In Buried Indians, Laurie Hovell McMillin presents the struggle of her hometown, Trempealeau, Wisconsin, to determine whether platform mounds atop Trempealeau Mountain constitute authentic Indian mounds. This dispute, as McMillin subtly demonstrates, reveals much about the attitude and interaction-past and present-between the white and Indian inhabitants of this Midwestern town. McMillin's account, rich in detail and sensitive to current political issues of American Indian interactions with the dominant European American culture, locates two opposing views: one that denies a Native American presence outright and one that asserts its long history and ruthless destruction. The highly reflective oral histories McMillin includes turn Buried Indians into an accessible, readable portrait of a uniquely American culture clash and a dramatic narrative grounded in people's genuine perceptions of what the platform mounds mean.
Ella Clah returns in Aimee and David Thurlo's Tracking Bear. "Mystery readers who like their murders solved by applied intelligence will love Ella Clah." --Tony Hillerman A group of businessmen is working to open a uranium mine and nuclear power plant on the Navajo Reservation. The NEED project will provide cheap power to the Navajo nation, employ many who are out of work, and earn income for the tribe by selling surplus power to Arizona, New Mexico, and other western states. Investigating the murder of a Navajo cop during a break-in and robbery, Navajo Police Special Investigator Ella Clah learns that the dead man's father, a retired physicist, is strongly opposed to uranium mining and nuclear plants. Ella's mother, Rose, opposes the plans as well, taking as her cause the health of the workers and the land. Kevin Tolino, the father of Ella's daughter, hires a bodyguard after receiving threats because of his public support of the project. A Navajo community college teacher is assaulted, and his office and home ransacked-apparently by the same person who murdered the Navajo police officer. A tribal official who opposes NEED is murdered. Clues seem to lead to a major supporter of the nuclear project, but the man insists he's being framed. Other area murders are also linked to NEED supporters-but why would a group of wealthy businessmen kill their opponents when they could just outspend them? There has to be more going on than political wrangling, but Ella is fumbling in the dark, with uncooperative witnesses and few clues. At the Publisher's request, this title is being sold without Digital Rights Management Software (DRM) applied.
"Lane Dunlop's translations read elegantly, and his selection of modern Japanese Stories is both fresh and persuasive." —Donald Keene, Japanese scholar, historian, teacher, writer and translator of Japanese literature. The fourteen distinct voices of this collection tell fourteen very different stories spanning sixty years of twentieth-century Japanese literature. They include a nostalgic portrait of an aristocratic Meiji family in Kafu Nagai's "The Fox," a surprisingly cheerful celebration of postwar chaos in Sakaguchi Ango's "One Woman and the War," a chilly assessment of the modern society in Watanabe Junichi's "Invitation to Suicide," and much more. The writers also represent a wide spectrum, from renowned figure of Yasunari Kawabata, winner of the Noble Prize for Literature in 1968, to authors whose works have never before been translated into English. Westerners familiar only with stereotypical images of bowing geisha and dark-suited businessmen will be surprised by the cast of characters translator Lane Dunlop introduces in this anthology. Lovers of fiction and student of Japan are certain to find these stories absorbing, engaging and instructive.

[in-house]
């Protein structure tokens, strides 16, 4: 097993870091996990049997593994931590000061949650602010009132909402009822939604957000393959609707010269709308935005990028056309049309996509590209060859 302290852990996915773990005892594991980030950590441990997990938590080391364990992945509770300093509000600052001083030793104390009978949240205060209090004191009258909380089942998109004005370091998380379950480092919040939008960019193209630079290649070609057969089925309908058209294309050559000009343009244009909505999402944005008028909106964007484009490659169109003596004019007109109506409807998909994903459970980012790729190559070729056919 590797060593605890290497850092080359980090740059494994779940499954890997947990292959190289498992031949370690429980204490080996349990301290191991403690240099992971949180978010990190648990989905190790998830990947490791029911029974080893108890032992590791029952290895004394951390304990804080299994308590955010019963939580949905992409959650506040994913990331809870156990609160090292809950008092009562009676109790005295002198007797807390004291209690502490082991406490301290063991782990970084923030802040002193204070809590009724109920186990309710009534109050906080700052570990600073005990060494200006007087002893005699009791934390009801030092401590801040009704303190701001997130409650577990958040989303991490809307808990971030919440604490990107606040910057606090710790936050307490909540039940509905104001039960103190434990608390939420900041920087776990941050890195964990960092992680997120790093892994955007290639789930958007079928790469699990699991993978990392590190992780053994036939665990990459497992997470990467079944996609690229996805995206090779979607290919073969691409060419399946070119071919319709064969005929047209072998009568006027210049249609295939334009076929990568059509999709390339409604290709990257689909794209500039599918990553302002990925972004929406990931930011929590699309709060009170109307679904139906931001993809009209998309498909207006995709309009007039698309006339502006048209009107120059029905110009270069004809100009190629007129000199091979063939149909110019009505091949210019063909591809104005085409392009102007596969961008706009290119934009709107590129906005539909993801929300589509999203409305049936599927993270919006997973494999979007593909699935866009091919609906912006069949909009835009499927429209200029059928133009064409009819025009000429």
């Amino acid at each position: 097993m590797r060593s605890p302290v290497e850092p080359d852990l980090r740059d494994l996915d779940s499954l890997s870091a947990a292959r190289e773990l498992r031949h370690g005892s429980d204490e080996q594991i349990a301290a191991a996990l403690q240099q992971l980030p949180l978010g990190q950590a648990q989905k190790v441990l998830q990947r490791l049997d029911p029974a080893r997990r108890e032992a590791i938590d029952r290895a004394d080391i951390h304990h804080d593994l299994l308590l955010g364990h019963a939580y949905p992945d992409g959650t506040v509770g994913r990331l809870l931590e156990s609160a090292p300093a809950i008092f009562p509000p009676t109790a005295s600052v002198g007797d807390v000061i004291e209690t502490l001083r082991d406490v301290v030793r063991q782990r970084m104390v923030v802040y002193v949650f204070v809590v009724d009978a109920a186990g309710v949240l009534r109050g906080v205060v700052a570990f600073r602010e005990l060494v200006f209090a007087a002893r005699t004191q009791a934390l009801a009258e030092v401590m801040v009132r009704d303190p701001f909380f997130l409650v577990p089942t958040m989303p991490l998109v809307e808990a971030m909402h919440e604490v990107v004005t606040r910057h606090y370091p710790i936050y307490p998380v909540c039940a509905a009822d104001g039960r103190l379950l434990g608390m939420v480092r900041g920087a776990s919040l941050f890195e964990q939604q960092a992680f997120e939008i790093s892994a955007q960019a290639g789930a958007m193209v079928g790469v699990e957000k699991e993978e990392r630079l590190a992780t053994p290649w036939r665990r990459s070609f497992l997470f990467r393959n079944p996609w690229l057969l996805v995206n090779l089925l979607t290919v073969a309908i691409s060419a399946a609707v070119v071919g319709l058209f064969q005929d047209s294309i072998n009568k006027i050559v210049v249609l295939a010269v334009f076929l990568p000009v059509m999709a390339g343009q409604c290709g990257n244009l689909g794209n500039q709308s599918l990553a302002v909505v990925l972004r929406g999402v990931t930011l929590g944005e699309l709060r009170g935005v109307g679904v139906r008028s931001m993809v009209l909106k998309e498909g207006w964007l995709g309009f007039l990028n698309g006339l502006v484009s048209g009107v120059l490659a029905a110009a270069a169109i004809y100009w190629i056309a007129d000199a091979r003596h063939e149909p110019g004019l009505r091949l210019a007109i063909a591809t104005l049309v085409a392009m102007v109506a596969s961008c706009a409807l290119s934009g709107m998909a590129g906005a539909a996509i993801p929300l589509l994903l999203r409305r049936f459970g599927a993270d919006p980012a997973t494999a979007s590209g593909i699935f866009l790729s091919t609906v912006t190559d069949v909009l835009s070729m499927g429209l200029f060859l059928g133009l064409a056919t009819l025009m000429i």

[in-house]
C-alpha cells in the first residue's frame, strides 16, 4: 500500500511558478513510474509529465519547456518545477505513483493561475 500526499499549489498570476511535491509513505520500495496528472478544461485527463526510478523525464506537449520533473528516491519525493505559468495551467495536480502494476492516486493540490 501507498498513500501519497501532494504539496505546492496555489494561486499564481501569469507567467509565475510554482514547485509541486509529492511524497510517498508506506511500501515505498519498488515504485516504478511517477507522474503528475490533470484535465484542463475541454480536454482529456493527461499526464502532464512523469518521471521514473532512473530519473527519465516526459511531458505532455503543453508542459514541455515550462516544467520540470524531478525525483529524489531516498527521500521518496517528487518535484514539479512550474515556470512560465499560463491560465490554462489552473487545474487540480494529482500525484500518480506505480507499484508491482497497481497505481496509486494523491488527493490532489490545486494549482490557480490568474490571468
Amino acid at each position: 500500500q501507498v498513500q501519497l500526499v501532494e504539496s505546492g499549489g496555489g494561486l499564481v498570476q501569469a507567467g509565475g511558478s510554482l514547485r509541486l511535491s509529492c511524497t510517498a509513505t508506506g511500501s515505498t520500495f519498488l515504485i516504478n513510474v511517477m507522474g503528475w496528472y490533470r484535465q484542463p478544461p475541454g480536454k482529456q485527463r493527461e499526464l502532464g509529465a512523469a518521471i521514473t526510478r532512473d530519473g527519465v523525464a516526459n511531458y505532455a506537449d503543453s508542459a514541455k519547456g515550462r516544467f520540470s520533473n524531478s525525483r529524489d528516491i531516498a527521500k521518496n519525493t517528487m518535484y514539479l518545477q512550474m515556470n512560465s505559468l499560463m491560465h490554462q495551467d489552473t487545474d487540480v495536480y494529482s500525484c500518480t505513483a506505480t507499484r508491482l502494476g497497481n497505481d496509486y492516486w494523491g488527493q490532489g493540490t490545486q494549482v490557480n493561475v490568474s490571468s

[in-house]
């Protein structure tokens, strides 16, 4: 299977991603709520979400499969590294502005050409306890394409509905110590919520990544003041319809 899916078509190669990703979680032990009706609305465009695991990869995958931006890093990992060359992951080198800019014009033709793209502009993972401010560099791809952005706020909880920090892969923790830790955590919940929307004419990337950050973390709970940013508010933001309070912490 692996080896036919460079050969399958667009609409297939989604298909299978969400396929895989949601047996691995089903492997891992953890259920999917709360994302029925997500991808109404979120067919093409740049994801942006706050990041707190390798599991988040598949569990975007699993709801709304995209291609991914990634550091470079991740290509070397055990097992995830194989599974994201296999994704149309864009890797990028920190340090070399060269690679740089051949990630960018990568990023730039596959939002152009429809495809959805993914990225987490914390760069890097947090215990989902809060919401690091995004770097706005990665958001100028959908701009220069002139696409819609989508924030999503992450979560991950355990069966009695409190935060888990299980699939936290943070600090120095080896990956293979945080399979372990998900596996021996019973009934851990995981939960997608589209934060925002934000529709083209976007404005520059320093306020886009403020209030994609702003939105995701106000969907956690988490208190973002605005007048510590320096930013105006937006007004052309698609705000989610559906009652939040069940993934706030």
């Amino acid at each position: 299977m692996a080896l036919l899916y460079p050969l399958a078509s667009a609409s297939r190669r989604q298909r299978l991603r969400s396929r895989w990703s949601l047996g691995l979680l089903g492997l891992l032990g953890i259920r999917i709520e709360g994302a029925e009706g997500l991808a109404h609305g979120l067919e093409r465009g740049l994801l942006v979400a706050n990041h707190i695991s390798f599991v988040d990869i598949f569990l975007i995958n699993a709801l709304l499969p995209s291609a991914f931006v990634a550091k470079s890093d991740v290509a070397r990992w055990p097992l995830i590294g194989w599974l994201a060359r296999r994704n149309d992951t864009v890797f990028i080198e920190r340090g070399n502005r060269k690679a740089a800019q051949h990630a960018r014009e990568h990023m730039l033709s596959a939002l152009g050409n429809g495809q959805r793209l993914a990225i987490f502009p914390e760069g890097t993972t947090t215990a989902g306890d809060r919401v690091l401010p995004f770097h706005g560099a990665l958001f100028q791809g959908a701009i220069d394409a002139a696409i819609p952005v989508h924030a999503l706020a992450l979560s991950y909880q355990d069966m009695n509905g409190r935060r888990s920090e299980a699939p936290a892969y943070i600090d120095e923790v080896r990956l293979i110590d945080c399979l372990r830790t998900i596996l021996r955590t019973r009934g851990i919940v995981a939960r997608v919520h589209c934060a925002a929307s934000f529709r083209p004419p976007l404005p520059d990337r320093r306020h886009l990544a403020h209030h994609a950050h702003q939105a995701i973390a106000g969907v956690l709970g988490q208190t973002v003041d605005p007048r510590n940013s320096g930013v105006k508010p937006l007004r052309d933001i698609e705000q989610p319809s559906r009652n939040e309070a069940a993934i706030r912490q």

Ghosts? A mysterious plant? Something even more sinister? This spooky mystery (inspired by a real kid's idea) doubles as a creative writing guide for young writers! Eliza loves hunting ghosts — too bad she's spending the summer helping her scientist mother study weird plants instead. But when a mysterious plant goes missing, things go from strange to downright spooky. Eliza is convinced something—or someone—is haunting the plant shop. Is she digging into dangerous ground? Like Stuck in the Stone Age, the first in the Story Pirates Present series, this spine-tingling mystery doubles as an introduction to the basics of creative writing. With the help of Story Pirate Captain Vincent Rolo and the Mystery Creation Zone, kids can use this kid-generated story as inspiration to create their OWN great mysteries! “What a fantastically fun way to learn about writing a story!” — Chris Grabenstein, #1 New York Times bestselling author